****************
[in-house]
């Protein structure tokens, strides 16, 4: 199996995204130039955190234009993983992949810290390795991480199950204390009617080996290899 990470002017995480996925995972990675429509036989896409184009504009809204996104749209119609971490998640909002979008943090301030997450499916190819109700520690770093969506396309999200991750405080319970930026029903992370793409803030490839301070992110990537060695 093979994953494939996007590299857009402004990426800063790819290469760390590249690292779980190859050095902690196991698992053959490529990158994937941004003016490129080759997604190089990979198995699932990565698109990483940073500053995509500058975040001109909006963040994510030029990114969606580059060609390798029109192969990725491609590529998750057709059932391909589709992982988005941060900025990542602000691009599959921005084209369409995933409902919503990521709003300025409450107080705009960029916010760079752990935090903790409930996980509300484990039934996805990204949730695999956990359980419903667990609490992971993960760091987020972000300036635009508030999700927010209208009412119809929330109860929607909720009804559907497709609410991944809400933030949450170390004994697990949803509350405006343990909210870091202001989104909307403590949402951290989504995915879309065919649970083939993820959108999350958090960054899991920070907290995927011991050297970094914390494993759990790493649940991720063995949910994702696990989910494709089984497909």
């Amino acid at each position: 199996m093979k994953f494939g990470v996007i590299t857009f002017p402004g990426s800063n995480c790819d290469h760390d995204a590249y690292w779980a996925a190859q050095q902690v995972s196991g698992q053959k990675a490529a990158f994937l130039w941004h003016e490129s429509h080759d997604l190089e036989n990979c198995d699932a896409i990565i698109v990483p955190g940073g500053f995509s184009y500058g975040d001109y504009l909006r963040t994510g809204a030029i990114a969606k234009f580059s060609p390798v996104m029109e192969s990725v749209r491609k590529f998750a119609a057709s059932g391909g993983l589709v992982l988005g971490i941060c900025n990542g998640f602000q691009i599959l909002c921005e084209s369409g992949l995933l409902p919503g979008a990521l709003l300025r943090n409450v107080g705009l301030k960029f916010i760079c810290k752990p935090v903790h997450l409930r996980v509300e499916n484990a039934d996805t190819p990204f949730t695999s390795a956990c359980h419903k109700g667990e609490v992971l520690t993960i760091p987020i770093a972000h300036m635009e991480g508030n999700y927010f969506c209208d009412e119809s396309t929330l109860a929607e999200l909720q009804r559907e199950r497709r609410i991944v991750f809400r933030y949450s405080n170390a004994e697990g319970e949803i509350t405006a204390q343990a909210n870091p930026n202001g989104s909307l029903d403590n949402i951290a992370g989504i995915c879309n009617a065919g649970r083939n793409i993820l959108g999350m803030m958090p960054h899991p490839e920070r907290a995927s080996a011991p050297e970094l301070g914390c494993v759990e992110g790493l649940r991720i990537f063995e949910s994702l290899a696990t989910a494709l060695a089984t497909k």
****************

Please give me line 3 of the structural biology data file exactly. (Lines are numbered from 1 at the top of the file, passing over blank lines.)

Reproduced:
């Amino acid at each position: 199996m093979k994953f494939g990470v996007i590299t857009f002017p402004g990426s800063n995480c790819d290469h760390d995204a590249y690292w779980a996925a190859q050095q902690v995972s196991g698992q053959k990675a490529a990158f994937l130039w941004h003016e490129s429509h080759d997604l190089e036989n990979c198995d699932a896409i990565i698109v990483p955190g940073g500053f995509s184009y500058g975040d001109y504009l909006r963040t994510g809204a030029i990114a969606k234009f580059s060609p390798v996104m029109e192969s990725v749209r491609k590529f998750a119609a057709s059932g391909g993983l589709v992982l988005g971490i941060c900025n990542g998640f602000q691009i599959l909002c921005e084209s369409g992949l995933l409902p919503g979008a990521l709003l300025r943090n409450v107080g705009l301030k960029f916010i760079c810290k752990p935090v903790h997450l409930r996980v509300e499916n484990a039934d996805t190819p990204f949730t695999s390795a956990c359980h419903k109700g667990e609490v992971l520690t993960i760091p987020i770093a972000h300036m635009e991480g508030n999700y927010f969506c209208d009412e119809s396309t929330l109860a929607e999200l909720q009804r559907e199950r497709r609410i991944v991750f809400r933030y949450s405080n170390a004994e697990g319970e949803i509350t405006a204390q343990a909210n870091p930026n202001g989104s909307l029903d403590n949402i951290a992370g989504i995915c879309n009617a065919g649970r083939n793409i993820l959108g999350m803030m958090p960054h899991p490839e920070r907290a995927s080996a011991p050297e970094l301070g914390c494993v759990e992110g790493l649940r991720i990537f063995e949910s994702l290899a696990t989910a494709l060695a089984t497909k």